If you thought live streaming was the obvious next step for the Pivothead video glasses, you're not alone. We, for one, thought it immediately upon donning the HD-recording eyewear and the company's Zach Barbitta couldn't agree more. The proud rep was on hand at tonight's Pepcom event demoing a brand new prototype accessory that will hopefully hit the market in three to five months and enable you to stream video straight from your 8MP sunglasses to the web, anywhere there's a WiFi signal. The device is so early in the development stage that we don't have many details about it. The final package should be roughly the size of a small portable hard drive -- tiny enough to slip into a pocket, provided you're not a skinny jeans fan. You'll have to connect it to the glasses via USB, which could potentially prove unwieldy, but we're sure some creative paths for passing the wire around your torso could easily solve that.
Despite being so young, the image quality for the stream was surprisingly good. The glasses had some trouble with the fluorescent lighting in the hall and subjects appeared a bit soft, but hardly offensively bad. And there's still a long time to go before the product is ready for primetime. In fact, the company isn't even sure yet if it'll stream 1080p video. File size may require that streams be limited to 720p, and there have even been internal discussions about enabling 480p in a future firmware update to favor consistency over image quality. The company also brought out its WiFi Drive accessory which gives you an easy way to extend the 8GB of internal storage and share your content with up to five other devices wirelessly. When it launches on July 5th for $99 you'll be able to turn it on and connect via WiFi to seamlessly stream video, photos or music from an SD card or the glasses, if they're connected via USB. There's also an Ethernet port, incase LAN is more your style. The device itself it relatively tiny and deceptively light, primarily as a product of its all plastic construction. But we're not concerned about its durability and those who like to capture a lot of footage will appreciate the simplicity of moving clips from the internal flash to an SD card. For more, check out the video below.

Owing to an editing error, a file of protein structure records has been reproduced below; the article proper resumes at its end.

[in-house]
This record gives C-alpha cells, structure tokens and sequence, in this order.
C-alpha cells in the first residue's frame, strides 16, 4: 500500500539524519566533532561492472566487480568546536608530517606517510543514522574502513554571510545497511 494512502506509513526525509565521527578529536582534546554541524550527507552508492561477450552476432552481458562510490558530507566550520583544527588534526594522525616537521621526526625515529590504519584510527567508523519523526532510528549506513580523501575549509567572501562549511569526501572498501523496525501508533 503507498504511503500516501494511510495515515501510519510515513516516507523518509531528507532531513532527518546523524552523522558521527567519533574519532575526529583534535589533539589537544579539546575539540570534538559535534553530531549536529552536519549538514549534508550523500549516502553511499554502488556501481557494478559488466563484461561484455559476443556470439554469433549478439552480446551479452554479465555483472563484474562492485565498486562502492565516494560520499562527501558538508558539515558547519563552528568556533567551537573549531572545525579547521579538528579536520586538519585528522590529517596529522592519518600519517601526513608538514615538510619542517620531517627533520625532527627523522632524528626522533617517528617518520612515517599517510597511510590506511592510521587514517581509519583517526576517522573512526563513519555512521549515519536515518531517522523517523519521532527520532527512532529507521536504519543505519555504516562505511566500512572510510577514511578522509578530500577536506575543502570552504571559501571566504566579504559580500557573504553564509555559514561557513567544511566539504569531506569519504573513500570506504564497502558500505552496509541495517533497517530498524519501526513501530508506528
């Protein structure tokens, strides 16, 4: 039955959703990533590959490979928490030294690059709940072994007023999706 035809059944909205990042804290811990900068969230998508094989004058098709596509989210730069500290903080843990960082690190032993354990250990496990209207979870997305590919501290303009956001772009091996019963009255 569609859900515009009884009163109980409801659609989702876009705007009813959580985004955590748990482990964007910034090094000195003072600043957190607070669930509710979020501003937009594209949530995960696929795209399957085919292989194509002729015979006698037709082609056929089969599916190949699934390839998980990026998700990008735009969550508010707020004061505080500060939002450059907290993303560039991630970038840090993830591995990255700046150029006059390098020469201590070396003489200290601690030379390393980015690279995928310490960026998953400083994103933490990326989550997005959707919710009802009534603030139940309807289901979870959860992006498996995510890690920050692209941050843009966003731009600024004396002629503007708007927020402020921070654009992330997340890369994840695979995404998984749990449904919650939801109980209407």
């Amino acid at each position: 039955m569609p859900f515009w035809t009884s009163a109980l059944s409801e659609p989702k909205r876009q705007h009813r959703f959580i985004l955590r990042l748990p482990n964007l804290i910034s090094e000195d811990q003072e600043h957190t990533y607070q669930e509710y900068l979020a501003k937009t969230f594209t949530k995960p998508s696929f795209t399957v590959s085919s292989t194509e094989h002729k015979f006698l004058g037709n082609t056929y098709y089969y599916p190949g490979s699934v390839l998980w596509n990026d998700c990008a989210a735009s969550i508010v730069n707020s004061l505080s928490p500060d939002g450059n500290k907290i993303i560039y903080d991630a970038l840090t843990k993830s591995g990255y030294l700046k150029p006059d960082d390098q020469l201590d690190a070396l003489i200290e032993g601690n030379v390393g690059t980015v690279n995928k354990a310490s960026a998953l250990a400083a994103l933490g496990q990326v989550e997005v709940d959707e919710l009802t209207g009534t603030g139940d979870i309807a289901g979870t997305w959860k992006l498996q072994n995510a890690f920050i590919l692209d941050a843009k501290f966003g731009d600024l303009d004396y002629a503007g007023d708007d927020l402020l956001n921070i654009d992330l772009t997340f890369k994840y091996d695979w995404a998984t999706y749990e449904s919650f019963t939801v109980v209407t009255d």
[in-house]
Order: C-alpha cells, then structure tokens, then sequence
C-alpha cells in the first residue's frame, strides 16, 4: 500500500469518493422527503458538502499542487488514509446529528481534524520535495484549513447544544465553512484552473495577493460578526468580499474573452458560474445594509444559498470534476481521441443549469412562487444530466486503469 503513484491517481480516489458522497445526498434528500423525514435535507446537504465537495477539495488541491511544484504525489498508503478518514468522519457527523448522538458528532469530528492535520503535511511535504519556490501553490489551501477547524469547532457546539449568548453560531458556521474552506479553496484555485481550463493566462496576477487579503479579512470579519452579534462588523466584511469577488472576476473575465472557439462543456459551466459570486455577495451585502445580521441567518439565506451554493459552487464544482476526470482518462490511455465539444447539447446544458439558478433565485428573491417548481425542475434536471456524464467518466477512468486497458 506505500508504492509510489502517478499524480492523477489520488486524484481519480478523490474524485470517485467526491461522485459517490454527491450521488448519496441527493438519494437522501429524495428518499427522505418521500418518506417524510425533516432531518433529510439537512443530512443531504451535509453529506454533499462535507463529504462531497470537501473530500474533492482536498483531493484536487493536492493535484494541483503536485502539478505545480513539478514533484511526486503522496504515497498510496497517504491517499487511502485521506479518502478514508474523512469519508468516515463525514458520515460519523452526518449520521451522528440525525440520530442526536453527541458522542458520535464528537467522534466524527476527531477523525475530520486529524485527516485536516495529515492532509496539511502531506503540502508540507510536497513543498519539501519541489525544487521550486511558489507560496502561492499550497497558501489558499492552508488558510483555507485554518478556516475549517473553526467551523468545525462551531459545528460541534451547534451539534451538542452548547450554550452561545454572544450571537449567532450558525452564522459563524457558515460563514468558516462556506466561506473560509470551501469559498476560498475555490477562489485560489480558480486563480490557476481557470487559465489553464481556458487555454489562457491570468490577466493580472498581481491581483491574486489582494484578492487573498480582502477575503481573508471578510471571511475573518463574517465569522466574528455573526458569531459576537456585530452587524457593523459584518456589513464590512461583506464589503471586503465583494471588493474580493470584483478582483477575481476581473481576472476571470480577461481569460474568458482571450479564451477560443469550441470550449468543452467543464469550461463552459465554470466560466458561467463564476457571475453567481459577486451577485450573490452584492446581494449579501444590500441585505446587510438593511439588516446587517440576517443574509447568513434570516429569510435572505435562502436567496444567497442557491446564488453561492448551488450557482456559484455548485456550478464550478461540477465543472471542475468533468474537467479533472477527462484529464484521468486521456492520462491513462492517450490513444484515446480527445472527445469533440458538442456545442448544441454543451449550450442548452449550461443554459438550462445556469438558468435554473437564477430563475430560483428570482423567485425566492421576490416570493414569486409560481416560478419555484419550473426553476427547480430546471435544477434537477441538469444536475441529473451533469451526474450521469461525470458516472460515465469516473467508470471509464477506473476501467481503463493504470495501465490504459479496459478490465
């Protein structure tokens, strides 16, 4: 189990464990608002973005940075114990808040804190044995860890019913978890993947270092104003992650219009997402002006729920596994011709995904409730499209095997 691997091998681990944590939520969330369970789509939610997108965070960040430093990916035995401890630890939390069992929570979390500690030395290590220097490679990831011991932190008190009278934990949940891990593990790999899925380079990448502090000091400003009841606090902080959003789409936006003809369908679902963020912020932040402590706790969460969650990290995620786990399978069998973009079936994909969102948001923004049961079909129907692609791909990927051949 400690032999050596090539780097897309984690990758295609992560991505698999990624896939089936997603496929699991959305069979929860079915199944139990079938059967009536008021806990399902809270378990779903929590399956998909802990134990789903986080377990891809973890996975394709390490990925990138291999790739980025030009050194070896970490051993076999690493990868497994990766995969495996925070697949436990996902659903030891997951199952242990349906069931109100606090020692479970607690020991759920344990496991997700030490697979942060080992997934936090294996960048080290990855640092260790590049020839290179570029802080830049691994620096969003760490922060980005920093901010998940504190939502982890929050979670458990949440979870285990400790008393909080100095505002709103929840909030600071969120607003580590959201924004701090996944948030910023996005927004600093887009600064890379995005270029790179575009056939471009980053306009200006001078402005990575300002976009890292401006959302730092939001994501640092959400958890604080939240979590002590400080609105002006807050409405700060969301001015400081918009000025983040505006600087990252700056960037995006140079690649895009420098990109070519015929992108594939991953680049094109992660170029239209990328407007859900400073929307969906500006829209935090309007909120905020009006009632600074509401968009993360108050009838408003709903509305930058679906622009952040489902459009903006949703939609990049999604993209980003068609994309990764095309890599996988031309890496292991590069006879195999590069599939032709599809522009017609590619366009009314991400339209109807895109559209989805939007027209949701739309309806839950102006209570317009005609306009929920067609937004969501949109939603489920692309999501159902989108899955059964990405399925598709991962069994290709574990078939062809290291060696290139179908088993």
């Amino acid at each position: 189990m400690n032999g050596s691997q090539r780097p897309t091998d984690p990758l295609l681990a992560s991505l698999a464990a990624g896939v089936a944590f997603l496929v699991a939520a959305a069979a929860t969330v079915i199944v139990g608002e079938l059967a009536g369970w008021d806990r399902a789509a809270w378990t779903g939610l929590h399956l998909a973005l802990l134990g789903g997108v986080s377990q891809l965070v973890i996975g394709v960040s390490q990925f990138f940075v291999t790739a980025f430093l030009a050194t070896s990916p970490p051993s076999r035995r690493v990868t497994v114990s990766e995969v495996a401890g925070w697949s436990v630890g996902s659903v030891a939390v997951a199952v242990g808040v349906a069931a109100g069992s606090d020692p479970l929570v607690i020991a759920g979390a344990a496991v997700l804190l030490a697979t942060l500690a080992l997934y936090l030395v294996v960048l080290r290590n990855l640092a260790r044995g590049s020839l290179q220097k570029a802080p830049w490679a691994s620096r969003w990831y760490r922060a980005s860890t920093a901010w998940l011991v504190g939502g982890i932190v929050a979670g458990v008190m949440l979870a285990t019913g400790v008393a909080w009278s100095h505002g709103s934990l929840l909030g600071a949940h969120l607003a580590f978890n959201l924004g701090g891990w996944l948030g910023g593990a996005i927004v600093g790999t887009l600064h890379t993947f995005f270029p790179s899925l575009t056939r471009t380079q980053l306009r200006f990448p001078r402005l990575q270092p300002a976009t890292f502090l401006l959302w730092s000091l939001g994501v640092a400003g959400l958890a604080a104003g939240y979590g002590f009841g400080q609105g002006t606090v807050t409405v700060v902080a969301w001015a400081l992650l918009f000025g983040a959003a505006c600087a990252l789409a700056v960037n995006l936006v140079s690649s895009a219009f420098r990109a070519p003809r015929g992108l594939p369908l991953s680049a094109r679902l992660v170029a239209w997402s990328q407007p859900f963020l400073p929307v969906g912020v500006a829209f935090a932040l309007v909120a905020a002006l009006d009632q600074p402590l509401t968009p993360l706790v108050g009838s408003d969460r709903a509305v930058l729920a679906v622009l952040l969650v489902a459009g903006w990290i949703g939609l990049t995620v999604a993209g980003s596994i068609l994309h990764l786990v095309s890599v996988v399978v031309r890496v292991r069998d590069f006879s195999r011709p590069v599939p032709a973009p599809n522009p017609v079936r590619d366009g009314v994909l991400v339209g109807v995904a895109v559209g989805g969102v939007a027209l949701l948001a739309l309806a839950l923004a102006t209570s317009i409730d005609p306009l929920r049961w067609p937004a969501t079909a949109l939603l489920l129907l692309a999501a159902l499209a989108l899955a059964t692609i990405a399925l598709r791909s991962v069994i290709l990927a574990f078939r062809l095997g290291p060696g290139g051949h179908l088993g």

Edgar Alvarez contributed to this report.